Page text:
A decade of using intraluminal tracheal/bronchial stents in the management of tracheomalacia and/or bronchomalacia: is it better than aortopexy?

Evans P Valerie, Audrey C Durrant, Vito Forte, Paul Wales, Peter Chait, Peter C W Kim
Journal of Pediatric Surgery 2005, 40 (6): 904-7; discussion 907

BACKGROUND: We compared the efficacy and clinical outcomes of aortopexy versus tracheal stents in the management of tracheomalacia.

METHODS: A retrospective analysis of 25 consecutive patients undergoing aortopexy (n = 11; 8 boys, 3 girls) or tracheal stents (n = 14; 9 boys, 5 girls) between 1993 and 2003 was performed.

RESULTS: Both treatment groups, aortopexy versus stents, were comparable in their mean age of diagnosis, timing of intervention, surgical indications ("dying spell" or failed extubation), and previous underlying conditions. The operative time (190 vs 72 minutes) and blood loss (26 vs 0 mL) were significantly greater in aortopexy group (P < .01). There were no perioperative deaths in either group. Interestingly, 4 of 11 patients in the aortopexy group developed pericardial effusion (P < .01). With stents in place for a mean of 15 (range 2-41) months, 3 of 8 patients with stent removal had significant granulation tissue requiring further dilatation. No death was observed in aortopexy group, whereas 1 stent-related death and 1 cardiac arrest requiring median sternotomy occurred during stent removal in 44 and 32 months' follow-up, respectively.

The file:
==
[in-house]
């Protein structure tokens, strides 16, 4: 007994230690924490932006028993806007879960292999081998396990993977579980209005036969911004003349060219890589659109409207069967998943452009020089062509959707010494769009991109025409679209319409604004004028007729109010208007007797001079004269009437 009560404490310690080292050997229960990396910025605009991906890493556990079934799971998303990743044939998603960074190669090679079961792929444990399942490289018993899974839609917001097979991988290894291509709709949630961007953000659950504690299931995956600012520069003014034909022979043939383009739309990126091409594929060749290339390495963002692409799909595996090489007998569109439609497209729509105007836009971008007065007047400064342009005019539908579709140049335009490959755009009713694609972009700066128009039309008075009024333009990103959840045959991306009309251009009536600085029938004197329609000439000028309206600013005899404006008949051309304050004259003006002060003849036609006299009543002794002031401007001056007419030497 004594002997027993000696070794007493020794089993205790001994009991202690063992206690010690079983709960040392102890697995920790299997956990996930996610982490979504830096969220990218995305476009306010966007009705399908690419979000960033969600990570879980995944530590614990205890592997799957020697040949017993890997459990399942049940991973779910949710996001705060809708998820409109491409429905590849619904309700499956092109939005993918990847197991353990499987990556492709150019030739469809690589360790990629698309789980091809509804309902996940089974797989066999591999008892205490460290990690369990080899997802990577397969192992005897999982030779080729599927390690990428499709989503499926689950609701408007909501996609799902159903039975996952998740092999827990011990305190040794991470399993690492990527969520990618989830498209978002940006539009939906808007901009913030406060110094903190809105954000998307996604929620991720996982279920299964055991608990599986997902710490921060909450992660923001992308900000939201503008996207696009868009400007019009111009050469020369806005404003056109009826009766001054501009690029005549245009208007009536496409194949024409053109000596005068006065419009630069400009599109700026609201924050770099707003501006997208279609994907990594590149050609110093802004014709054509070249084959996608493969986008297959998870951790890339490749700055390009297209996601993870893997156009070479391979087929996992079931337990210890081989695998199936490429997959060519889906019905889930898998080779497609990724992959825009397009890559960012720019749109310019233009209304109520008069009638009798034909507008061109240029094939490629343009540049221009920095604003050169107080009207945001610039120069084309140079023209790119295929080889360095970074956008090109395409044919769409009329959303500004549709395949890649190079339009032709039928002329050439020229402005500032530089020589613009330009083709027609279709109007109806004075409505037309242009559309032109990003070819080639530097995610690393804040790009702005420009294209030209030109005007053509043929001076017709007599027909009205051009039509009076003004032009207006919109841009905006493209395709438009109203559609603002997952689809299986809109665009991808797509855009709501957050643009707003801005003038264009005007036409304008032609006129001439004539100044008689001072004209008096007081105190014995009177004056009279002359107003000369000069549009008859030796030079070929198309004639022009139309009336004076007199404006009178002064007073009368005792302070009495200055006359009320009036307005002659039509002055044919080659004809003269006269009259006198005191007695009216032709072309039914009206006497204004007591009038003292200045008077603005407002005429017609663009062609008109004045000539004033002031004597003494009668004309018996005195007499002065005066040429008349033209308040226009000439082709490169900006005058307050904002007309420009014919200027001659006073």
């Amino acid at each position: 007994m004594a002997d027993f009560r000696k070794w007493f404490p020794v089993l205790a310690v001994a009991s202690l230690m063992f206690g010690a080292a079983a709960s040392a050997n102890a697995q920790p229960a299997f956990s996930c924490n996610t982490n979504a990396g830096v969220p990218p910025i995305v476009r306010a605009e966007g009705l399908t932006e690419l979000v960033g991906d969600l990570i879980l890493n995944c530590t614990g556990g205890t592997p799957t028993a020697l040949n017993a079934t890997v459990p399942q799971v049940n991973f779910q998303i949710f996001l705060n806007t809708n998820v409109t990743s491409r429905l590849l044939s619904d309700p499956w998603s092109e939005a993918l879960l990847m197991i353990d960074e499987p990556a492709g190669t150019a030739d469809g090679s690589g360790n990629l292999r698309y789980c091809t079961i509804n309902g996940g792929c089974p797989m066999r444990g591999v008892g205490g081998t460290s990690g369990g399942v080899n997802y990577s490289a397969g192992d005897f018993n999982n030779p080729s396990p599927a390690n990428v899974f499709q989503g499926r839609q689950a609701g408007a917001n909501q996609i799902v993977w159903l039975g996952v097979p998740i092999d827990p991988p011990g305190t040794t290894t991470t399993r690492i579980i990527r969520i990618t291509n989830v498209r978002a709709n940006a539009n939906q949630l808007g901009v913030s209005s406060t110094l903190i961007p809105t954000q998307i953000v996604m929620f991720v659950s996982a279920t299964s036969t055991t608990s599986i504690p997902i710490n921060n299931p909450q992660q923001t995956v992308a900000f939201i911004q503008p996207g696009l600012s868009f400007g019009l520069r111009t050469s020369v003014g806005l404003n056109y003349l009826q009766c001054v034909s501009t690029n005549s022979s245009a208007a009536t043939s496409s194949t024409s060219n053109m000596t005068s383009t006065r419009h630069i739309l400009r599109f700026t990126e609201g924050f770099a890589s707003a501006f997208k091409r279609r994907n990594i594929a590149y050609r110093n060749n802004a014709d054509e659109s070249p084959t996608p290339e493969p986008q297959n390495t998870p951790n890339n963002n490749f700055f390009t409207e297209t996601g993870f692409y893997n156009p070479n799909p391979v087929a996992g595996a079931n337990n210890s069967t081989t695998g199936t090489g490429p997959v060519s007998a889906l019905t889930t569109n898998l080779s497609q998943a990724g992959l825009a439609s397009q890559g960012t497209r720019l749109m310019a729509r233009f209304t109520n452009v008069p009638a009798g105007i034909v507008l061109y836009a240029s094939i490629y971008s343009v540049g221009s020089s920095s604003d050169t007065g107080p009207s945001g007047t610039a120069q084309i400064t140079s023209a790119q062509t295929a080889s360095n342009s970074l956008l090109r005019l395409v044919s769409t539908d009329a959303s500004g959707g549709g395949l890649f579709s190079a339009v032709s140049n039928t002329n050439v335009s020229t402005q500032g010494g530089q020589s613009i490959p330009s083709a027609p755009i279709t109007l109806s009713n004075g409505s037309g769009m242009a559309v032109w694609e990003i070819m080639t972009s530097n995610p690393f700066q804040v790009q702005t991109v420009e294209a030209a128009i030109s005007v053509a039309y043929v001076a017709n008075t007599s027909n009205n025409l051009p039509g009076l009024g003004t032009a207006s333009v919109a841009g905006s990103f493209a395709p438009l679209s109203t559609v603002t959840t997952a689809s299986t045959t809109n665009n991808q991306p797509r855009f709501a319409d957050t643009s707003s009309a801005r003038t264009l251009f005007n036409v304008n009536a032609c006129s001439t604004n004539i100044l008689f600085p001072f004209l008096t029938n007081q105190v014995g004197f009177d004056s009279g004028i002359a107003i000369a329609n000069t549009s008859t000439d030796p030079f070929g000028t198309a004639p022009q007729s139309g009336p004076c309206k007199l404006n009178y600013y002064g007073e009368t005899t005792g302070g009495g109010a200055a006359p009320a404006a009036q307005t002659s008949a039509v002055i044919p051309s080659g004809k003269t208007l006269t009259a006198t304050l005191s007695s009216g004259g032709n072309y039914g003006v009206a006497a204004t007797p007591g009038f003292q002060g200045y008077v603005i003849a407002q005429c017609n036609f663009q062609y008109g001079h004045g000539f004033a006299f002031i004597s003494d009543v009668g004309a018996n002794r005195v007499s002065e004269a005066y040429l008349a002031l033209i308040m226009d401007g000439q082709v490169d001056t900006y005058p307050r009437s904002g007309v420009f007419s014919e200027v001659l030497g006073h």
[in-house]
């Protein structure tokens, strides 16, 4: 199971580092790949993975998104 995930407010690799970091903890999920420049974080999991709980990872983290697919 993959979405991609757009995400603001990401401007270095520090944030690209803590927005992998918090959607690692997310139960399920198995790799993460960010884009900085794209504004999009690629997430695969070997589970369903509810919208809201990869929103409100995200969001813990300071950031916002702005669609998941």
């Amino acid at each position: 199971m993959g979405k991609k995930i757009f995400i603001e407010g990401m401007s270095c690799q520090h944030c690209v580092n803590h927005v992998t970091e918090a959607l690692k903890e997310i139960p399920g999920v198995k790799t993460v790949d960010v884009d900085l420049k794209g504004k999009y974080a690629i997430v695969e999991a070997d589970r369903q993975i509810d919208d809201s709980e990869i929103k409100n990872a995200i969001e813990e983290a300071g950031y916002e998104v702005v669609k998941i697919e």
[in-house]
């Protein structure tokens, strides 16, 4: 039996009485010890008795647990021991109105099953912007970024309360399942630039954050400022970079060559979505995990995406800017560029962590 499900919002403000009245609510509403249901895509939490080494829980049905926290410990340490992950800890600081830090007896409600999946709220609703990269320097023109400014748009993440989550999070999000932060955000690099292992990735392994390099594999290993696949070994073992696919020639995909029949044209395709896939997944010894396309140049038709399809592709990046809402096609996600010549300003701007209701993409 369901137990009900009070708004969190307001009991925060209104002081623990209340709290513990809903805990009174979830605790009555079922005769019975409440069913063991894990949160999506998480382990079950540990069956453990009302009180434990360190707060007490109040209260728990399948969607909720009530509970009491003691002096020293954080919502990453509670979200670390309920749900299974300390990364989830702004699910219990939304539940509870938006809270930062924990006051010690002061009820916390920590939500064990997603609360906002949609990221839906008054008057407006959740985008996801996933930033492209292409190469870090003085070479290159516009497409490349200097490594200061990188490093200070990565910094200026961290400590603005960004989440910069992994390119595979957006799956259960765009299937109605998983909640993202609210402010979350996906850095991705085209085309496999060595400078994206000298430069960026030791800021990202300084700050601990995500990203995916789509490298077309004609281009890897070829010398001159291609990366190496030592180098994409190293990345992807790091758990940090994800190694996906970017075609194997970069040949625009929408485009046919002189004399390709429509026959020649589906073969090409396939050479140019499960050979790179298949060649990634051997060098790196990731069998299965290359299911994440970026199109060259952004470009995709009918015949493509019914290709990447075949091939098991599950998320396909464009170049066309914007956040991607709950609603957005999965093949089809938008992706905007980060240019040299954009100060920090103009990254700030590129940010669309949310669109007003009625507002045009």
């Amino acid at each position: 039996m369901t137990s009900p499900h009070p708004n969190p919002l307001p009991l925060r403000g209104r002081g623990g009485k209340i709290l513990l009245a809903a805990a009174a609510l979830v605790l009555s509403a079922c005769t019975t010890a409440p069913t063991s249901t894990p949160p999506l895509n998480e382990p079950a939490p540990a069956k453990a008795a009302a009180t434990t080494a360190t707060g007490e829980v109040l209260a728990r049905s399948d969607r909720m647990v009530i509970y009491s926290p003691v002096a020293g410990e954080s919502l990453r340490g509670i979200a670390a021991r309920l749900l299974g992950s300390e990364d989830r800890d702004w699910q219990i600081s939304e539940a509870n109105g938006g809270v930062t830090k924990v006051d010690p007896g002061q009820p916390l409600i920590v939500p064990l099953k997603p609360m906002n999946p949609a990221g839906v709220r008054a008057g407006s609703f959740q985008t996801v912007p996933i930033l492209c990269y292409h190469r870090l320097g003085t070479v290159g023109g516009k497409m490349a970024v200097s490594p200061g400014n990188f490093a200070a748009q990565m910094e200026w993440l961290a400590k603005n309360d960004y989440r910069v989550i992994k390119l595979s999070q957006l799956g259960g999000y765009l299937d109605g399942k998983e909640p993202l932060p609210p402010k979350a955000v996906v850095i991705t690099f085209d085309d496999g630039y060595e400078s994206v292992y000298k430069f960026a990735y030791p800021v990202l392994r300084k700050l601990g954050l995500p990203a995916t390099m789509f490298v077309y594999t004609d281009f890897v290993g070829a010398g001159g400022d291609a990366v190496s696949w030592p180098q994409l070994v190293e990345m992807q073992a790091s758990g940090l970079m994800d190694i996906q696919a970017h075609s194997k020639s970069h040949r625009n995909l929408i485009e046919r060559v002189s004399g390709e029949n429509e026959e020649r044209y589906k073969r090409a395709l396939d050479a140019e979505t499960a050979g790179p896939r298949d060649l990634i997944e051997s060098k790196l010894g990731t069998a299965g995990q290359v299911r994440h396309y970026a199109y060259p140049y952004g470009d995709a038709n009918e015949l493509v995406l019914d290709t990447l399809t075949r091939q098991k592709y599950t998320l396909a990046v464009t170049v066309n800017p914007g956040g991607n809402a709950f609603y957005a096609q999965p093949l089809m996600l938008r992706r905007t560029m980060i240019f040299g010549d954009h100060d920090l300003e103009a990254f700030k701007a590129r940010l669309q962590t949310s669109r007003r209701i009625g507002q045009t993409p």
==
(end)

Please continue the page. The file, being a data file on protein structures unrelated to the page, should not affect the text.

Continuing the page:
CONCLUSION: Both aortopexy and tracheal stents are effective treatment modalities in the management of tracheomalacia. However, although aortopexy is associated with early perioperative complications, tracheal stents are associated with higher failure rate and more severe stent-related morbidity and mortality.

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